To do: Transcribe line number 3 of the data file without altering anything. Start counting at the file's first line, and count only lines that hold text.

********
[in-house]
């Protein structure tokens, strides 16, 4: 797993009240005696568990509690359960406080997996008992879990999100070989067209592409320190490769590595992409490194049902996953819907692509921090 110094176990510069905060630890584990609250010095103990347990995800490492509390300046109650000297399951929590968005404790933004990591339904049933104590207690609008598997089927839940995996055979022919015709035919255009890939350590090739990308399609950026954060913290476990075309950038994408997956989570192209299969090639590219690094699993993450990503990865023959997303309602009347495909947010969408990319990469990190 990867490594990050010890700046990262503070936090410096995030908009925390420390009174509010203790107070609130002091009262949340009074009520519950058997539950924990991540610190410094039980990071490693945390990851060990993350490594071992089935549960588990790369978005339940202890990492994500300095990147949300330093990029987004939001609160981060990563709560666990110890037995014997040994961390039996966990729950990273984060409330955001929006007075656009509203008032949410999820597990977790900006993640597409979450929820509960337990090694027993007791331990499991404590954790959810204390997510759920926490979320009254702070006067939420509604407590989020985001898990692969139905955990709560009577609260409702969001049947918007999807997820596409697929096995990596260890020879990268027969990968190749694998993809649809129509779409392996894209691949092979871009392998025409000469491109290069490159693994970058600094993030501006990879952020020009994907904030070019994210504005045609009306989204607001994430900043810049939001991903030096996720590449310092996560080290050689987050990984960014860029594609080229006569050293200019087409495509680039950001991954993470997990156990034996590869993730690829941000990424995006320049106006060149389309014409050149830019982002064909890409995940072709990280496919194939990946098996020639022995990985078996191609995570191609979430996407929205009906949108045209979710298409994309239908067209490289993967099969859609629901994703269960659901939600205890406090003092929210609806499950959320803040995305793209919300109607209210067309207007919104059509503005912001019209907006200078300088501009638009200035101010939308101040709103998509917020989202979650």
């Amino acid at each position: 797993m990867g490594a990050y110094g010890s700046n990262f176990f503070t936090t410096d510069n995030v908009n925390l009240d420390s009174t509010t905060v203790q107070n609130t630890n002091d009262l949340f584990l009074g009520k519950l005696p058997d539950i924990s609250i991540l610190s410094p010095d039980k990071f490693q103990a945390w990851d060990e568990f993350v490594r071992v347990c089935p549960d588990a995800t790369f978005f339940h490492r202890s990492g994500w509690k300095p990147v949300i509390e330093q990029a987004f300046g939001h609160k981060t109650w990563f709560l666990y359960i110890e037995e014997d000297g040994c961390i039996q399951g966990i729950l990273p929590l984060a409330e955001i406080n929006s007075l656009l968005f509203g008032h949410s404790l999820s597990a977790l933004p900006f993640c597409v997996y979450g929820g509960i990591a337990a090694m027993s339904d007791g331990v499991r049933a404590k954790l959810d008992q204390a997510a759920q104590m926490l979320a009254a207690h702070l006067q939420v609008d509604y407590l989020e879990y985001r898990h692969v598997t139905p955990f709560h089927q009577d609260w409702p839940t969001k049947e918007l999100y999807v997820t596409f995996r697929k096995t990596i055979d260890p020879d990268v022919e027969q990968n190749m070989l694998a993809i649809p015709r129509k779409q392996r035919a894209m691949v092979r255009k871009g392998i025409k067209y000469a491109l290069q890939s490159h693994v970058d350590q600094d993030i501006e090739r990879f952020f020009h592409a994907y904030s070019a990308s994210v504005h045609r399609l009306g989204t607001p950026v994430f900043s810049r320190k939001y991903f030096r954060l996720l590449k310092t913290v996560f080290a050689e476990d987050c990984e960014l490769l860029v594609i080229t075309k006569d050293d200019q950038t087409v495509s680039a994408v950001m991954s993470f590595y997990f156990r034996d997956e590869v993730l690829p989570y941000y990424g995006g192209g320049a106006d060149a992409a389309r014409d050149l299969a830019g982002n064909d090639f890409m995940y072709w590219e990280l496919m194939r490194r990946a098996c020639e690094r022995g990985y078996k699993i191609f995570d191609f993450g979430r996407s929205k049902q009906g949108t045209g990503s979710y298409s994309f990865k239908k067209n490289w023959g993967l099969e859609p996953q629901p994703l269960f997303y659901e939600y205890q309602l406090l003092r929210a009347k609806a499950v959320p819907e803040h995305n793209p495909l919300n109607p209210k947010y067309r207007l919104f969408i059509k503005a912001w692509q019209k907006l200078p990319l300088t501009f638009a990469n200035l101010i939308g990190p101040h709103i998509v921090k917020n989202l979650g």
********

């Amino acid at each position: 797993m990867g490594a990050y110094g010890s700046n990262f176990f503070t936090t410096d510069n995030v908009n925390l009240d420390s009174t509010t905060v203790q107070n609130t630890n002091d009262l949340f584990l009074g009520k519950l005696p058997d539950i924990s609250i991540l610190s410094p010095d039980k990071f490693q103990a945390w990851d060990e568990f993350v490594r071992v347990c089935p549960d588990a995800t790369f978005f339940h490492r202890s990492g994500w509690k300095p990147v949300i509390e330093q990029a987004f300046g939001h609160k981060t109650w990563f709560l666990y359960i110890e037995e014997d000297g040994c961390i039996q399951g966990i729950l990273p929590l984060a409330e955001i406080n929006s007075l656009l968005f509203g008032h949410s404790l999820s597990a977790l933004p900006f993640c597409v997996y979450g929820g509960i990591a337990a090694m027993s339904d007791g331990v499991r049933a404590k954790l959810d008992q204390a997510a759920q104590m926490l979320a009254a207690h702070l006067q939420v609008d509604y407590l989020e879990y985001r898990h692969v598997t139905p955990f709560h089927q009577d609260w409702p839940t969001k049947e918007l999100y999807v997820t596409f995996r697929k096995t990596i055979d260890p020879d990268v022919e027969q990968n190749m070989l694998a993809i649809p015709r129509k779409q392996r035919a894209m691949v092979r255009k871009g392998i025409k067209y000469a491109l290069q890939s490159h693994v970058d350590q600094d993030i501006e090739r990879f952020f020009h592409a994907y904030s070019a990308s994210v504005h045609r399609l009306g989204t607001p950026v994430f900043s810049r320190k939001y991903f030096r954060l996720l590449k310092t913290v996560f080290a050689e476990d987050c990984e960014l490769l860029v594609i080229t075309k006569d050293d200019q950038t087409v495509s680039a994408v950001m991954s993470f590595y997990f156990r034996d997956e590869v993730l690829p989570y941000y990424g995006g192209g320049a106006d060149a992409a389309r014409d050149l299969a830019g982002n064909d090639f890409m995940y072709w590219e990280l496919m194939r490194r990946a098996c020639e690094r022995g990985y078996k699993i191609f995570d191609f993450g979430r996407s929205k049902q009906g949108t045209g990503s979710y298409s994309f990865k239908k067209n490289w023959g993967l099969e859609p996953q629901p994703l269960f997303y659901e939600y205890q309602l406090l003092r929210a009347k609806a499950v959320p819907e803040h995305n793209p495909l919300n109607p209210k947010y067309r207007l919104f969408i059509k503005a912001w692509q019209k907006l200078p990319l300088t501009f638009a990469n200035l101010i939308g990190p101040h709103i998509v921090k917020n989202l979650g």